Monday, April 2, 2012

Part Of Me

There's been so much controversy here in the autism community lately about what's okay to say and who has the rights to say it.  I think that it's always best to try to not be offensive to others, but free speech is so important to me that I believe that everyone has a right to express how they feel, even if it's something I vehemently disagree with.  I still want to hear your side. I want to know what is behind those opinions, those thoughts.  Strong words usually have a story behind them. I want to hear that story and understand what has caused you to take such a strong stance.  I want to hear what makes you think that autism sucks, or why you hate it.  I want to know why some of you feel that only the parents of children with severe autism have a reason to feel angry, or the only ones that can really understand 'true' autism.

Usually, when I try to listen I get past the words to the emotions.  These emotions are strong. Sometimes, they are desperate ones. Sometimes, they are angry over lost time, money, health. Sometimes, they are sad. They are sad for what they think or even know their child endures daily. Sometimes, these emotions are from fear. Fear of who will care for their child when/if they die. Fear for the every second their child is out of their sight, because you know that in their lifetime there is a very, very, very high percentage of abuse and that teachers, carers, peers, and others will target your child due to their vulnerability.  You know that many will never understand your child.  Sometimes, it's a feeling of deep sadness, because you know your child is sad. You know how much they yearn for a friend, and to be accepted and you see that autism is what's stopping that from happening. As parents, we feel so strongly a need to take away these struggles from our kids. We want so much for them to be happy. Sometimes, the parents are just exhausted. They need sleep and they need a break.  There's so much worry that accompanies the parents of autistic children, even when they grow up. You see autism as the problem. If there were no autism, then these problems wouldn't exist.

But, autism does exist. It's a part of me and not separable from me, or my sons.  If someone gets upset about one of my autistic behaviors, I feel they are upset with me. When they hate autism, they hate a part of me. That makes it feel shameful, and bad. Like, something I need to hide away. In doing this, I have carried so much extra burden and self hate. I am now at a place in my life where I am tired of carrying it.  My neurological differences are not shameful.  They are just different. I need to put this extra weight down and relieve myself from carrying these expectations of what society says I should be.  Not because I think autism is something spectacular, but because it's part of who I am and it's not going anywhere. I may as well accept it.  I can't change it.  I can't change the fact that Beans will likely never speak, and may not even be potty trained as an adult. I can't change that Bubby may never go to sleepovers with other boys or be able to read other people's intentions. It is what it is. Some days are good. Some days aren't.  Some days coping seems to be all I can do. I always want my boys to think of themselves as someone who is loved, and deserving of the same respect everyone else is.  I want them to know that their differences may make them different, but still people of value.  I don't ever  describe the using words that are negative. I don't want them to see themselves that way and I sure as hell don't want society thinking of them that way.  Sometimes, I hate it when Beans chews up my power cord to my laptop, or pees on the floor.  I hate the situation , not the autism.  I hate when Bubby throws a fit over a routine change.  I hate the situation, not the autism.  I hate when I go to a social occasion and end up mute, not being able to join in socially, even if I want to.  I hate the situation, not my autism, and subsequently myself.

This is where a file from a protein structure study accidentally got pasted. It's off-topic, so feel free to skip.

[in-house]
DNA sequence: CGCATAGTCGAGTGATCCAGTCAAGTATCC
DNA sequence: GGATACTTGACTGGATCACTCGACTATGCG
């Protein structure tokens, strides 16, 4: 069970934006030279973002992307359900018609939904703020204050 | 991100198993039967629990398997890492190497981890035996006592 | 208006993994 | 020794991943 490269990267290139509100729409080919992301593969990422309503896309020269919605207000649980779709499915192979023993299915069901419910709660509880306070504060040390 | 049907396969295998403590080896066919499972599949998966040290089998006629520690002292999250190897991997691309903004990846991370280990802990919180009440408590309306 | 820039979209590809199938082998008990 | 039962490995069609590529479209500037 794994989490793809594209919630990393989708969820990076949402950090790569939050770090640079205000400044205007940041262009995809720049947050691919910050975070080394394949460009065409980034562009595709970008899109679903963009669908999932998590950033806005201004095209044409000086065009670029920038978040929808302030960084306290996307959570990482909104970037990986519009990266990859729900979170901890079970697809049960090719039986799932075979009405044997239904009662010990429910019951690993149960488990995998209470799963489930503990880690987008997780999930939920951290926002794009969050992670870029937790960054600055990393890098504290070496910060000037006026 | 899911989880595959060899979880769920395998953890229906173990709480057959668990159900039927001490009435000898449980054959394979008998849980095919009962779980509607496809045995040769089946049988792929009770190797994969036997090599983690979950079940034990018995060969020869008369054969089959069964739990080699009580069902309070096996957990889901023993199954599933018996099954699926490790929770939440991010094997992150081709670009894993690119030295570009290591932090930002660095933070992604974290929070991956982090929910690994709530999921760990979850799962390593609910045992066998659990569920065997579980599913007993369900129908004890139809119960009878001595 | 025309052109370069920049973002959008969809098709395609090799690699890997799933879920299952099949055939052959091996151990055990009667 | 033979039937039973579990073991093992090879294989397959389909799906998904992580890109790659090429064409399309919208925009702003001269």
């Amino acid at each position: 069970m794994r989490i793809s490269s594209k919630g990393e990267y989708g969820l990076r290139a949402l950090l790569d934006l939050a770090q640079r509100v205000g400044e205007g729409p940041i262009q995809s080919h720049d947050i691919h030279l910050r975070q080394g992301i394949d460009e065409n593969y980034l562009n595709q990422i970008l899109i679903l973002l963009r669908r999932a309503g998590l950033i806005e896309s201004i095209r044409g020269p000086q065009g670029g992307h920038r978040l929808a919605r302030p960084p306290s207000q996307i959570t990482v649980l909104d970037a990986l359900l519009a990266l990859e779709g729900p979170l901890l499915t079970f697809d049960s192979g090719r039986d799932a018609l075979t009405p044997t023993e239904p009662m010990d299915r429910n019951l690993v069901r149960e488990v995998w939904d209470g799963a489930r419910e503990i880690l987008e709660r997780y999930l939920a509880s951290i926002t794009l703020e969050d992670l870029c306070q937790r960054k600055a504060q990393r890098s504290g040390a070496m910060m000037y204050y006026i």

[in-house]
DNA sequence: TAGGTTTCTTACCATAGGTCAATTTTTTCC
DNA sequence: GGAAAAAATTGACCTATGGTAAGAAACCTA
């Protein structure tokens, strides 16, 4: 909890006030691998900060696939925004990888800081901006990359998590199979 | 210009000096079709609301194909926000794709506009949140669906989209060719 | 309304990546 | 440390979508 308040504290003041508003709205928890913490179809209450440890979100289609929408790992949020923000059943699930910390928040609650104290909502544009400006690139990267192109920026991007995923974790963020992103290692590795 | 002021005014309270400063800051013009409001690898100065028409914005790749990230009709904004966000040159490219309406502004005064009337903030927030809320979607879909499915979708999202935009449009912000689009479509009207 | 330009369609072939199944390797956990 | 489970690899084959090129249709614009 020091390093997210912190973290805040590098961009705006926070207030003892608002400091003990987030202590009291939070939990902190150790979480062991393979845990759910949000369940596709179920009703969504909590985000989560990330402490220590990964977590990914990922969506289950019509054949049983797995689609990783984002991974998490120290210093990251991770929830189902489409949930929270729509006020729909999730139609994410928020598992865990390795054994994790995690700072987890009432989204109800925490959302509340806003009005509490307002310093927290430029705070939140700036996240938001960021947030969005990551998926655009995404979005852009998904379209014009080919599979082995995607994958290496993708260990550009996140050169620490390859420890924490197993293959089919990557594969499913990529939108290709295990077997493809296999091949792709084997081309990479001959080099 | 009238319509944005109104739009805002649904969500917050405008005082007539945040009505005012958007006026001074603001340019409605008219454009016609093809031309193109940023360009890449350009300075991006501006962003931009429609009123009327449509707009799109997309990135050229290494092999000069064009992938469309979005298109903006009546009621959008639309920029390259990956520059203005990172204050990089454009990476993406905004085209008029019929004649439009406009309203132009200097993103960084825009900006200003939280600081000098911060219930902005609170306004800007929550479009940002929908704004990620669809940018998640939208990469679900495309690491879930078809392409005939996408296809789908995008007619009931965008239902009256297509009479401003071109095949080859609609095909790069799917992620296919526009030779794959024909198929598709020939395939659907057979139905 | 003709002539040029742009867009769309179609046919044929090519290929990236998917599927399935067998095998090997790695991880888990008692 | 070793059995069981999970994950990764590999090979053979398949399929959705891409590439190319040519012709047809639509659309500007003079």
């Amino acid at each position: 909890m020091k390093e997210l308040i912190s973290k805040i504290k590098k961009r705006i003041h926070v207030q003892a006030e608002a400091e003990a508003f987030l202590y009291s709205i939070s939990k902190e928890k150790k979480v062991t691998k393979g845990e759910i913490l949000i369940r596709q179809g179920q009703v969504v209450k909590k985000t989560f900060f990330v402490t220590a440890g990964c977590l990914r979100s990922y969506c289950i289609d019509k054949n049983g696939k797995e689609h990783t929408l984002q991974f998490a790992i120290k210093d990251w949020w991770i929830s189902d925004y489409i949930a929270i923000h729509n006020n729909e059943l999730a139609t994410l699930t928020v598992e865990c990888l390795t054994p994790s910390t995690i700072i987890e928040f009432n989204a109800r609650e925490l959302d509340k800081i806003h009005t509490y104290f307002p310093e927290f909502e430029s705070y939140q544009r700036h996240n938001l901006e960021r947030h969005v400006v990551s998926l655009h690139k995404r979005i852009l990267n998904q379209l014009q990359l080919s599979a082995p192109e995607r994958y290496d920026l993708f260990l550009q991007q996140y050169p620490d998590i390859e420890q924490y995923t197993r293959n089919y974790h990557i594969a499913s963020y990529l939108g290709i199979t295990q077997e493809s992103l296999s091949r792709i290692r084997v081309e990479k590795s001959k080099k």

That's my take. As I said, always happy to hear others.  Life is guaranteed to come with struggles.  Some more painful, than others. Some, seeming more unfair than others, but we all have our own. Please try to remember that when speaking to others.